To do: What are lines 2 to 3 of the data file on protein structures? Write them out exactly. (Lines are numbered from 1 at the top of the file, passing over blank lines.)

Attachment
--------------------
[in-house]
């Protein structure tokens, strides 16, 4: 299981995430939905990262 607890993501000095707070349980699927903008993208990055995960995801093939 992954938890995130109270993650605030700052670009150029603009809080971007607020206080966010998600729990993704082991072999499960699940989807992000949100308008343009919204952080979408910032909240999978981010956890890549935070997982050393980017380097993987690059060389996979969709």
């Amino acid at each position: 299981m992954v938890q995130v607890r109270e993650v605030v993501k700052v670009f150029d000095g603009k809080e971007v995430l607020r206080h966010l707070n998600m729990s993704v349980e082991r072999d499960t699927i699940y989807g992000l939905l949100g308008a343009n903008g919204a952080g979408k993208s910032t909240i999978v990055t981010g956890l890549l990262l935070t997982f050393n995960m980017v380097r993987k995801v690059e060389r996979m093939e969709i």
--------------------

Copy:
């Protein structure tokens, strides 16, 4: 299981995430939905990262 607890993501000095707070349980699927903008993208990055995960995801093939 992954938890995130109270993650605030700052670009150029603009809080971007607020206080966010998600729990993704082991072999499960699940989807992000949100308008343009919204952080979408910032909240999978981010956890890549935070997982050393980017380097993987690059060389996979969709």
């Amino acid at each position: 299981m992954v938890q995130v607890r109270e993650v605030v993501k700052v670009f150029d000095g603009k809080e971007v995430l607020r206080h966010l707070n998600m729990s993704v349980e082991r072999d499960t699927i699940y989807g992000l939905l949100g308008a343009n903008g919204a952080g979408k993208s910032t909240i999978v990055t981010g956890l890549l990262l935070t997982f050393n995960m980017v380097r993987k995801v690059e060389r996979m093939e969709i």